State Dept. announce new Egypt arms sale, House Dems protest human rights violations

Egypt requested to buy 12 Lockheed Martin-made C-130Js, each installed with four Rolls-Royce AE 2100D turboprop engines, and more.

 US SECRETARY of State Antony Blinken listens as Egyptian Foreign Minister Sameh Shoukry speaks during a US-Egypt strategic dialogue at the State Department earlier this month. (photo credit: Alex Brandon/Reuters)
US SECRETARY of State Antony Blinken listens as Egyptian Foreign Minister Sameh Shoukry speaks during a US-Egypt strategic dialogue at the State Department earlier this month.
(photo credit: Alex Brandon/Reuters)

Washington has approved the possible sale of a dozen C-130J Super Hercules transport planes as well as air defense radar systems to Egypt.

The State Department said that the Defense Security Cooperation Agency notified Congress on Tuesday of the possible sale. The deal would see Cairo procure 12 Lockheed-Martin C-130J aircraft and related equipment at a cost of $2.2 billion, as well as three SPS-48 Land-Based Radar and related equipment for $355 million.

Egypt requested to buy 12 C-130Js, each installed with four Rolls-Royce AE 2100D turboprop engines and a dozen spare engines, as well as GPS navigation systems, identification transponders, missile warning systems, countermeasure systems and more.

The transport plane is able to fly over 4,000 kilometers and has cutting-edge technology such as an anti-missile system, which along with the plane’s electronic warfare system, can deploy flares upon detecting a missile, allowing the plane to maneuver away from the threat.

Cairo also wants to purchase three SPS-48 land-based radar systems, spares, motor generators, repeaters, radomes and other equipment, the State Department said.

A Lockheed Martin F-35 aircraft is seen at the ILA Air Show in Berlin (credit: AXEL SCHMIDT/REUTERS)A Lockheed Martin F-35 aircraft is seen at the ILA Air Show in Berlin (credit: AXEL SCHMIDT/REUTERS)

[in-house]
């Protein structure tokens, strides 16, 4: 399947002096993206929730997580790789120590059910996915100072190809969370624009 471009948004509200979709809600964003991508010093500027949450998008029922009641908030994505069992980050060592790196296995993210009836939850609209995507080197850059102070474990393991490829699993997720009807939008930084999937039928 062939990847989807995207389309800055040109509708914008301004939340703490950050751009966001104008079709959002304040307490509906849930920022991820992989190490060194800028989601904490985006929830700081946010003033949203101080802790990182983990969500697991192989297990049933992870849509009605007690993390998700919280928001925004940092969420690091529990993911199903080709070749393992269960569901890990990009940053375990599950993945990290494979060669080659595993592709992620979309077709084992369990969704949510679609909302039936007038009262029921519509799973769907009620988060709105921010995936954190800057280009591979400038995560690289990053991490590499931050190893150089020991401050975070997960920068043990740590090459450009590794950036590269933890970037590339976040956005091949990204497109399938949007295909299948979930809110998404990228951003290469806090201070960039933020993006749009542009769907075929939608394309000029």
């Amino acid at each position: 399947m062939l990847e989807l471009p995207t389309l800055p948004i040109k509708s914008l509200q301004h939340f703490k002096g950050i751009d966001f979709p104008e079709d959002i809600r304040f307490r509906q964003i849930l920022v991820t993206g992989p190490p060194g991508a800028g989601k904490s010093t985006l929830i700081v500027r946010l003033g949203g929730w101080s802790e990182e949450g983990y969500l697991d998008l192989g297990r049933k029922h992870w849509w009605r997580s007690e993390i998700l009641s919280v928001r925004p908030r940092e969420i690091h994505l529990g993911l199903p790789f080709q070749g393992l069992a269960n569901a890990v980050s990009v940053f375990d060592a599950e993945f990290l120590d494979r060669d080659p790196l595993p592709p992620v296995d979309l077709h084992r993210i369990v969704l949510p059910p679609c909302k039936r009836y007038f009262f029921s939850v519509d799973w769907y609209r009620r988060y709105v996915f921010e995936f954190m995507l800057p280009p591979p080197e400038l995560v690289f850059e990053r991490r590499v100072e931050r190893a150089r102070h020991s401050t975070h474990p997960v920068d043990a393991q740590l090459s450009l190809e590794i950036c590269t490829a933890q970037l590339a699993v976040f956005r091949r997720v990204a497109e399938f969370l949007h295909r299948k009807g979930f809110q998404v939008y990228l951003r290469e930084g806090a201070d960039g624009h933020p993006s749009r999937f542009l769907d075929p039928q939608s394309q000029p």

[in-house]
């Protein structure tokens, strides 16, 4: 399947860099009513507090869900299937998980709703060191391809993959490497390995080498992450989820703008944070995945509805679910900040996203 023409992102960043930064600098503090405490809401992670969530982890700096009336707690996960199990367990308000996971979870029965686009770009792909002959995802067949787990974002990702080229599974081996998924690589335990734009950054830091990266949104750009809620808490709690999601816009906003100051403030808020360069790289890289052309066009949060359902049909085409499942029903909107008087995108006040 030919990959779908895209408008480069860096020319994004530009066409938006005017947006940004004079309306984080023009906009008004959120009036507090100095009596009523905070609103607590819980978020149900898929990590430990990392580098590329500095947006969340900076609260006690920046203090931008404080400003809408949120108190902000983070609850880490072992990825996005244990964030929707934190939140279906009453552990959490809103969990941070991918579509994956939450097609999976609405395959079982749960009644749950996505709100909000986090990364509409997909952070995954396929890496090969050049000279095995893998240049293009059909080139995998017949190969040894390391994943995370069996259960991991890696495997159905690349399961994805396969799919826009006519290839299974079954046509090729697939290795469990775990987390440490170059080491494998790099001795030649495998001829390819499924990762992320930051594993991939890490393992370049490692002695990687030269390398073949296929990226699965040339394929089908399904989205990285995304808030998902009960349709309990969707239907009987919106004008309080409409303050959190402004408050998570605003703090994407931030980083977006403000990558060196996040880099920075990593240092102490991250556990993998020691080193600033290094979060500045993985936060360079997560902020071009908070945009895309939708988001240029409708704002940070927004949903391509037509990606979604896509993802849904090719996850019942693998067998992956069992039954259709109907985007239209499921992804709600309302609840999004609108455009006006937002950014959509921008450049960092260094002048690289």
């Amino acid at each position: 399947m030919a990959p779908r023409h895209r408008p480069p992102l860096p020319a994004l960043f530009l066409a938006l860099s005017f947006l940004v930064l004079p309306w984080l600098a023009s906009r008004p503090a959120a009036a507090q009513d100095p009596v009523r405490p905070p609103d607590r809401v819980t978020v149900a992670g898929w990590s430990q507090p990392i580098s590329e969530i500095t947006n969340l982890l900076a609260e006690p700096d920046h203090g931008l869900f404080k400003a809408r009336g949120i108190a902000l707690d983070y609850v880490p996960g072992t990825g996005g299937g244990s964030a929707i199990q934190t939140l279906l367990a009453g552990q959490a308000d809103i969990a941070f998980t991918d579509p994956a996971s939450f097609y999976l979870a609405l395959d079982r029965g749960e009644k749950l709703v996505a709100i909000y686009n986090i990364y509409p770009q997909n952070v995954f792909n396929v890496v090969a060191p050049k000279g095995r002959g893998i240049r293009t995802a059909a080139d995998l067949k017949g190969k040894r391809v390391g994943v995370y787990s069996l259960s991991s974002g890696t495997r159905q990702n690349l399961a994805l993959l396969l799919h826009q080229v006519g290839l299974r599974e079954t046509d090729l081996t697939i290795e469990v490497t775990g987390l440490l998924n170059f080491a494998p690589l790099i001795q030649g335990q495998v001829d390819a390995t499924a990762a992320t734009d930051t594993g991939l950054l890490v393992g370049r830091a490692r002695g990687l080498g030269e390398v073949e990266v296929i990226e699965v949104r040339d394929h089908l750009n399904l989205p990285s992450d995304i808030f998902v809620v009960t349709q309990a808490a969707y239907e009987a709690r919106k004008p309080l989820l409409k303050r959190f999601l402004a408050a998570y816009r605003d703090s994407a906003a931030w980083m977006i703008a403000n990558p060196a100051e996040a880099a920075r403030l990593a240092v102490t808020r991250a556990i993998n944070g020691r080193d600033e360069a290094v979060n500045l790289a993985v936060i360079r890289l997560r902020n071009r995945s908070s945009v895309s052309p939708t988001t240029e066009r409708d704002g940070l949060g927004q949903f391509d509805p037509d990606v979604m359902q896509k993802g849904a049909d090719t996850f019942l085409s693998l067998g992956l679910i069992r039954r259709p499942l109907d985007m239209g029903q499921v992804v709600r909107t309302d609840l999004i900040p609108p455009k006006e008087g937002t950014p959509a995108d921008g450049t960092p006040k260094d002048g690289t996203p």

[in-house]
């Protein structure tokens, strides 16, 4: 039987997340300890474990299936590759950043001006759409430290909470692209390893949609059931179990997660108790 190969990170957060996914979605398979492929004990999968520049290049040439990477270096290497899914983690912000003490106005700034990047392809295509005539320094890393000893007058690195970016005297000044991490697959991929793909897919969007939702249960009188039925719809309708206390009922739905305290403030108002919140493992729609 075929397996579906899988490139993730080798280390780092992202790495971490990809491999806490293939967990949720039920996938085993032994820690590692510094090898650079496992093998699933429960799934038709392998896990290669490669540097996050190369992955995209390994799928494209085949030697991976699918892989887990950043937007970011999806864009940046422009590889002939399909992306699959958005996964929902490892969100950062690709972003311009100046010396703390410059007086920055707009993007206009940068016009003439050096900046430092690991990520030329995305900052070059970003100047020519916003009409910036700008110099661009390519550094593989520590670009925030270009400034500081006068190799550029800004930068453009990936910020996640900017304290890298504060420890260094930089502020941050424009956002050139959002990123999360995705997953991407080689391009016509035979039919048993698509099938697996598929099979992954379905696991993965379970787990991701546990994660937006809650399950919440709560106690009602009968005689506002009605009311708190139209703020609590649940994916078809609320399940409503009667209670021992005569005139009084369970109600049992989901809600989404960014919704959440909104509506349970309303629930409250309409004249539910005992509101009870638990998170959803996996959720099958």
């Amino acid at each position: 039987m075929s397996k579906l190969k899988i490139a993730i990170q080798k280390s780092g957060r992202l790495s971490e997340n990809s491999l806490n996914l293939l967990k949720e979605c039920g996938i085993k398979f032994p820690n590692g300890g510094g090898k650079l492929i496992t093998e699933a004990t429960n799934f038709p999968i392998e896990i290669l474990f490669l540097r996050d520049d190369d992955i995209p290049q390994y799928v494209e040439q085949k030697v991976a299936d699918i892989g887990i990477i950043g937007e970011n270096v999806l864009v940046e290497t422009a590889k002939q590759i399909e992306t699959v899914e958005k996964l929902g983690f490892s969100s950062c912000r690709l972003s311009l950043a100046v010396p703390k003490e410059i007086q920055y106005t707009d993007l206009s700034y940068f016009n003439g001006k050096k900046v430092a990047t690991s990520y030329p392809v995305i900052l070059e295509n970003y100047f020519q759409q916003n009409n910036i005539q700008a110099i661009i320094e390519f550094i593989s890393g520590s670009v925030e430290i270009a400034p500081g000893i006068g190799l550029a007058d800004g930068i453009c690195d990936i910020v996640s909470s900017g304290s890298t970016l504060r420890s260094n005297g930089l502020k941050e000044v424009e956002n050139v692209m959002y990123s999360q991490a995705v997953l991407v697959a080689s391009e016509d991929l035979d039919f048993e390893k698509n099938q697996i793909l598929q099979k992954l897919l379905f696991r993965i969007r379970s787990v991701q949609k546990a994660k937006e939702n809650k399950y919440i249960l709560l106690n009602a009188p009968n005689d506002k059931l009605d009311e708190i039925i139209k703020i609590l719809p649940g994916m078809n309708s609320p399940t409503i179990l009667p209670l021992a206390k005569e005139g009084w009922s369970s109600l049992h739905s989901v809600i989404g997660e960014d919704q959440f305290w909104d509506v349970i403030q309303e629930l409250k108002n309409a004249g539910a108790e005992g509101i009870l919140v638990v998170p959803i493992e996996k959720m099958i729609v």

The sale would “support the foreign policy and national security of the United States by helping to improve the security of a Major Non-NATO Ally that continues to be an important strategic partner in the Middle East,” the State Department said in a release. “The proposed sale will improve Egypt’s capability to meet current and future threats by providing airlift support for its forces by moving supplies, equipment and people, thus strengthening its capacity in the security and humanitarian arena.”

The capabilities provided by the planes would “assist with border security, the interdiction of known terrorist elements, rapid reaction to internal security threats, and humanitarian aid,” the State Department said, adding that they will also be for maritime patrol missions and search and rescue missions in the region.

Since Egypt already has a fleet of legacy C-130s, the proposed sale will not alter the region’s basic military balance.

Earlier this month, Lockheed-Martin was awarded a $102m. contract to upgrade 25 of the Egyptian Air Force’s Boeing AH-64D Apache attack helicopters with the latest generation sensors. Cairo is reported to have 46 Apaches. The last time Washington approved the sale of 10 new AH-64Es was in 2018.

The announcement comes as Secretary of State Anthony Blinken is yet to decide whether to release $130m. worth of military aid to Egypt that had been frozen since September.

On Tuesday, several senior House Democrats, including House Foreign Affairs Committee Chairman Gregory Meeks (D-NY) and Rep. Ted Deutch (D-FL), chairman of the subcommittee on the Middle East, North Africa, and Global Counterterrorism, sent a letter to Blinken urging the Biden administration “to stand by important human rights criteria, and follow through with its commitment not to release a portion of US assistance if Egypt fails to fully meet requirements outlined by the administration. We write to reaffirm our shared commitment to the important US–Egypt bilateral relationship, and the importance of maintaining a focus on human rights as a critical component of that relationship.

“Specifically, we emphasize our expectation that the Administration will reprogram the portion of military aid withheld last year if Egypt fails to comply with the full set of specific human rights benchmarks communicated by the State Department to the Egyptian government,” the House Democrats wrote.

“As the Biden Administration has rightly acknowledged, the Egyptian government continues to perpetuate pervasive and systemic violations of human rights. Tens of thousands of government critics, including journalists and human rights defenders, remain imprisoned on politically motivated charges, with many of them subject to abuse and mistreatment. While we recognize and reaffirm important steps Egypt has taken in recent weeks to address such concerns by releasing certain political prisoners and individuals unjustly detained, the Egyptian government must meet the administration’s conditions in full by the communicated deadline. If not, we urge you to stand by your word and immediately reprogram withheld funds.”